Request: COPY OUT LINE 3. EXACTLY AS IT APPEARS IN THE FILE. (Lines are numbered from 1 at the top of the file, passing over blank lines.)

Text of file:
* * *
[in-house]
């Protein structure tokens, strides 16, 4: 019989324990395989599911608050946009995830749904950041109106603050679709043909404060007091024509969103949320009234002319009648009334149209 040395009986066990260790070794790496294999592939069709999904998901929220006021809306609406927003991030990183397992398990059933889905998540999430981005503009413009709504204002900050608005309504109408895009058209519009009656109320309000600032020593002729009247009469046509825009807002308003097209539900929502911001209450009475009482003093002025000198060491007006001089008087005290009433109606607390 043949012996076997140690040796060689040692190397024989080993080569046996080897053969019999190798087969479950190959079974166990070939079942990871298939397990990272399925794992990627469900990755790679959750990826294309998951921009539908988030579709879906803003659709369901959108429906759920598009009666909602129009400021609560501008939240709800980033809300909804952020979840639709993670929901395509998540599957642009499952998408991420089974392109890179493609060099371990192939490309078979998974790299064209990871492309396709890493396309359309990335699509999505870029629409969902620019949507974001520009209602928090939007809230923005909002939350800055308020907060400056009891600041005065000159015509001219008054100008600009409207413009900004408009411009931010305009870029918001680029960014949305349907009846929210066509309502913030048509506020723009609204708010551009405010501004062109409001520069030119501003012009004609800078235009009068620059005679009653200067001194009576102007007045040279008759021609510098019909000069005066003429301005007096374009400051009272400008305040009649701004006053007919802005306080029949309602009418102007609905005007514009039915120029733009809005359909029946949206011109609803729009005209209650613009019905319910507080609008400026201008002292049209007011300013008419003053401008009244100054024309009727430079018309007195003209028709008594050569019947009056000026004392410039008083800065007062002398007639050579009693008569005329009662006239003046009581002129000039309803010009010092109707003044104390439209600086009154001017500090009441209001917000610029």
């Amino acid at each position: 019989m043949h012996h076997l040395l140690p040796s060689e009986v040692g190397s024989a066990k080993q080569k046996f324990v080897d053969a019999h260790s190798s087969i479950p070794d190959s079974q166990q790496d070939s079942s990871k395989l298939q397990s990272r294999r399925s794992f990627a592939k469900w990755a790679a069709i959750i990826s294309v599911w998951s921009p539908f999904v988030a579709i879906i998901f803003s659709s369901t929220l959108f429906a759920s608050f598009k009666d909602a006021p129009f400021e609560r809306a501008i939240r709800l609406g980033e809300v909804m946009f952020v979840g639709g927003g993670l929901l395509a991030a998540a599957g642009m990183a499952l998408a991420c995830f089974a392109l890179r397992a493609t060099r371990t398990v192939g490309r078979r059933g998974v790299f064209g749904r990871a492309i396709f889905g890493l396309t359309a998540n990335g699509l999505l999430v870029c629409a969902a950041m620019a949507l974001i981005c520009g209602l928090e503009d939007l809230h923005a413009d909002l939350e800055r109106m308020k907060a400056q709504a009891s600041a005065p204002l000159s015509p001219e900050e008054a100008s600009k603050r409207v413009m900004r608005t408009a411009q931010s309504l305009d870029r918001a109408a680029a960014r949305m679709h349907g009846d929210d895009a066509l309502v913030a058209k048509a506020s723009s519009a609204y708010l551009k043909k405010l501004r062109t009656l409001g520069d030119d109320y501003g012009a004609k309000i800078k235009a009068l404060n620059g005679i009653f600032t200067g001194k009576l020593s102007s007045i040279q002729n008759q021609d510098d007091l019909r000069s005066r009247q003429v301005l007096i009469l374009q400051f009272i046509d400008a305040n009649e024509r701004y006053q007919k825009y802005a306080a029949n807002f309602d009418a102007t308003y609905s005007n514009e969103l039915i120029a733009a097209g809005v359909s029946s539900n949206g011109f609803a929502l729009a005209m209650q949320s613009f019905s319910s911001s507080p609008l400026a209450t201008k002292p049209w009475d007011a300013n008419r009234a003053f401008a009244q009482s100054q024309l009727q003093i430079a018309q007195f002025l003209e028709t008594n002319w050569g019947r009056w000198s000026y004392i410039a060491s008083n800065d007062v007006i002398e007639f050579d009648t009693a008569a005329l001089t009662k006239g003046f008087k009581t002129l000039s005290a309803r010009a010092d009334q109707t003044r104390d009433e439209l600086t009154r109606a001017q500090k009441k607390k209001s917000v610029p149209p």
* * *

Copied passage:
């Amino acid at each position: 019989m043949h012996h076997l040395l140690p040796s060689e009986v040692g190397s024989a066990k080993q080569k046996f324990v080897d053969a019999h260790s190798s087969i479950p070794d190959s079974q166990q790496d070939s079942s990871k395989l298939q397990s990272r294999r399925s794992f990627a592939k469900w990755a790679a069709i959750i990826s294309v599911w998951s921009p539908f999904v988030a579709i879906i998901f803003s659709s369901t929220l959108f429906a759920s608050f598009k009666d909602a006021p129009f400021e609560r809306a501008i939240r709800l609406g980033e809300v909804m946009f952020v979840g639709g927003g993670l929901l395509a991030a998540a599957g642009m990183a499952l998408a991420c995830f089974a392109l890179r397992a493609t060099r371990t398990v192939g490309r078979r059933g998974v790299f064209g749904r990871a492309i396709f889905g890493l396309t359309a998540n990335g699509l999505l999430v870029c629409a969902a950041m620019a949507l974001i981005c520009g209602l928090e503009d939007l809230h923005a413009d909002l939350e800055r109106m308020k907060a400056q709504a009891s600041a005065p204002l000159s015509p001219e900050e008054a100008s600009k603050r409207v413009m900004r608005t408009a411009q931010s309504l305009d870029r918001a109408a680029a960014r949305m679709h349907g009846d929210d895009a066509l309502v913030a058209k048509a506020s723009s519009a609204y708010l551009k043909k405010l501004r062109t009656l409001g520069d030119d109320y501003g012009a004609k309000i800078k235009a009068l404060n620059g005679i009653f600032t200067g001194k009576l020593s102007s007045i040279q002729n008759q021609d510098d007091l019909r000069s005066r009247q003429v301005l007096i009469l374009q400051f009272i046509d400008a305040n009649e024509r701004y006053q007919k825009y802005a306080a029949n807002f309602d009418a102007t308003y609905s005007n514009e969103l039915i120029a733009a097209g809005v359909s029946s539900n949206g011109f609803a929502l729009a005209m209650q949320s613009f019905s319910s911001s507080p609008l400026a209450t201008k002292p049209w009475d007011a300013n008419r009234a003053f401008a009244q009482s100054q024309l009727q003093i430079a018309q007195f002025l003209e028709t008594n002319w050569g019947r009056w000198s000026y004392i410039a060491s008083n800065d007062v007006i002398e007639f050579d009648t009693a008569a005329l001089t009662k006239g003046f008087k009581t002129l000039s005290a309803r010009a010092d009334q109707t003044r104390d009433e439209l600086t009154r109606a001017q500090k009441k607390k209001s917000v610029p149209p």